This is because businesses like those that offer a free POS quietly charge an additional premium on each transaction. While the fraction of a percent might seem small, it adds up quickly. And, in most cases, it adds up to far more than a business would pay for a normal POS solution.
While the processing ruse is the most common (and the most costly to small businesses), there are a few other tricks that you’ll likely run into.
Some companies offer free software but then require that you use specific hardware. Again, the rates for their hardware will likely be inflated.
As we mentioned above, others will only offer a completely basic model for their free version. An unknowing new business might sign up and start to use it only to find out that its meaningful features come at a cost.
Usually, these will set an absurdly low limit to users, transactions, or inventory products.
Finally, some charge businesses additional fees for training, ongoing customer support, feature add-ons, integrations, etc. Such fees add up over time and always come out to more than a traditional point of sale would have cost.
What Does the Average POS System Cost?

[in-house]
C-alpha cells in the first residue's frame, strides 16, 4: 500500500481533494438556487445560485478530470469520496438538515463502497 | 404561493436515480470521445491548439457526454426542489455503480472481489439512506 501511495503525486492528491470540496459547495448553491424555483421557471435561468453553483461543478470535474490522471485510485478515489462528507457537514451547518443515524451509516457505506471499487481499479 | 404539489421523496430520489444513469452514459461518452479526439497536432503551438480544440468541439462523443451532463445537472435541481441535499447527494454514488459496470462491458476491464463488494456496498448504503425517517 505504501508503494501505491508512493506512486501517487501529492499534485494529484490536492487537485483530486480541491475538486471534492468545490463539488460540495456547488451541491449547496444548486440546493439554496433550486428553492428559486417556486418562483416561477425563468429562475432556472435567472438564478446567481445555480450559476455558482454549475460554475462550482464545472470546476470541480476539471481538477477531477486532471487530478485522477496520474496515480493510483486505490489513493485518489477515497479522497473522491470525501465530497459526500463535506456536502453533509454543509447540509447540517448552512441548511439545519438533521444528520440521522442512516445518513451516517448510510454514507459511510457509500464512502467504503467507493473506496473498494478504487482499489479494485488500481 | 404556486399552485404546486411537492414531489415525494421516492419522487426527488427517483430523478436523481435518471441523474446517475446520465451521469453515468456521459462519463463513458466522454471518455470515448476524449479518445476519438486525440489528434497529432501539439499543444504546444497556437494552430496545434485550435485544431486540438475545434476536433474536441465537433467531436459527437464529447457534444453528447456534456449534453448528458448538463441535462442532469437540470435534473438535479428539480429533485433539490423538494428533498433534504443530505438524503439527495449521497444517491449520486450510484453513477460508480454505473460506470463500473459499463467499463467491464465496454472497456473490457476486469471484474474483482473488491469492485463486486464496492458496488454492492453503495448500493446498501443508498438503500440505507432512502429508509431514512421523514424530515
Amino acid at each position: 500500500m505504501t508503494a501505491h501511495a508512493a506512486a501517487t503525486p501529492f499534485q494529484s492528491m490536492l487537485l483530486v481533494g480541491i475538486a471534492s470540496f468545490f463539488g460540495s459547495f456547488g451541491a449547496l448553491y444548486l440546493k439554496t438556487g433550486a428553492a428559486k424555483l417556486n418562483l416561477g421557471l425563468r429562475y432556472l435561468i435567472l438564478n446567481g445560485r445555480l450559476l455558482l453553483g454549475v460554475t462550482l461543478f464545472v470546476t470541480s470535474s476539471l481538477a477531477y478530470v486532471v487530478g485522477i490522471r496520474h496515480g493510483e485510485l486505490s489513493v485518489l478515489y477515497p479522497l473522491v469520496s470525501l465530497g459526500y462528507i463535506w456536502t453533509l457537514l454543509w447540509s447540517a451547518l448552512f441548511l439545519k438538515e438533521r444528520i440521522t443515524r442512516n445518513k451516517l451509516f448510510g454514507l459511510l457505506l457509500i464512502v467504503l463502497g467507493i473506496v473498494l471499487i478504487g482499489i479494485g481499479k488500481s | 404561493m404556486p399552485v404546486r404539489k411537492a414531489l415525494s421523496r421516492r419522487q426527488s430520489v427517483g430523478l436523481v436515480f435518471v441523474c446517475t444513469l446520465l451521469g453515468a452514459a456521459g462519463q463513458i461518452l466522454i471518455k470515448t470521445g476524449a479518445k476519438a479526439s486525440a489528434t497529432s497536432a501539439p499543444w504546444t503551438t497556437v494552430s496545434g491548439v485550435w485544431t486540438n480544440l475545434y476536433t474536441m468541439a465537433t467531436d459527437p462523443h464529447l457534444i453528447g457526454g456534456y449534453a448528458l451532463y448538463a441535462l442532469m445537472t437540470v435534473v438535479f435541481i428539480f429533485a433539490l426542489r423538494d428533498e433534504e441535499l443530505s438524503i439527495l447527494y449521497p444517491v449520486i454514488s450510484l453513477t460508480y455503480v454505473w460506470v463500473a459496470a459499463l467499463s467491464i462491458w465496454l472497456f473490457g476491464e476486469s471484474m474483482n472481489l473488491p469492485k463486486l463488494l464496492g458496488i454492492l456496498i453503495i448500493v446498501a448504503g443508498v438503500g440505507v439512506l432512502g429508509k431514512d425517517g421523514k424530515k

The cost of a POS system will vary greatly depending on a number of factors:
Number of terminals
There are several other factors that some POS solutions will use as excuses to raise rates, but others will include:
Number of users
Number of locations
Number of products
Customer support time
All told, software subscriptions by the terminal are typically between $50-100 per month. Credit card processing should be between 2-3% of each transaction. Tablets, desktops, and kiosks range from $500-5,000+. Most hardware peripherals are $100-200, though scanners can exceed $1000.
Many POS providers also offer bundled deals or lease options for their hardware so that the up-front fees aren’t too steep.
How Can I Find the Right Point of Sale?
Shopping for the right POS system is a big task. And it’s such an important business decision. A great fit will help businesses have more insight into their operation and healthily scale. A bad system will be a confusing nuisance that provides more frustration than value. And a horrible system will skim money off your profits margins with shady processing agreements and long-term contracts.
Start by making a list of the features that your business needs. A winery will need far different features than a bike shop. Look for solutions that cater to your business type.
Ask about hardware options and pricing. See if they can integrate to any existing hardware you have.
Explore useful integrations that you may need for other operational software.
Figure out your payment processing and find a provider that doesn’t make you sign up with them.
Stay away from long-term contracts or add-on fees.
Ask about customer support and try calling in a few times to see if you get an actual person.
Use any free trial offers to test out the software before implementing it.
Among other things, Michael writes about trends and tips in retail for KORONA POS. His focus is on bringing small business owners a more holistic approach to growth. In his spare time, you'll find him hiking somewhere in the southwest. Connect with him on LinkedIn.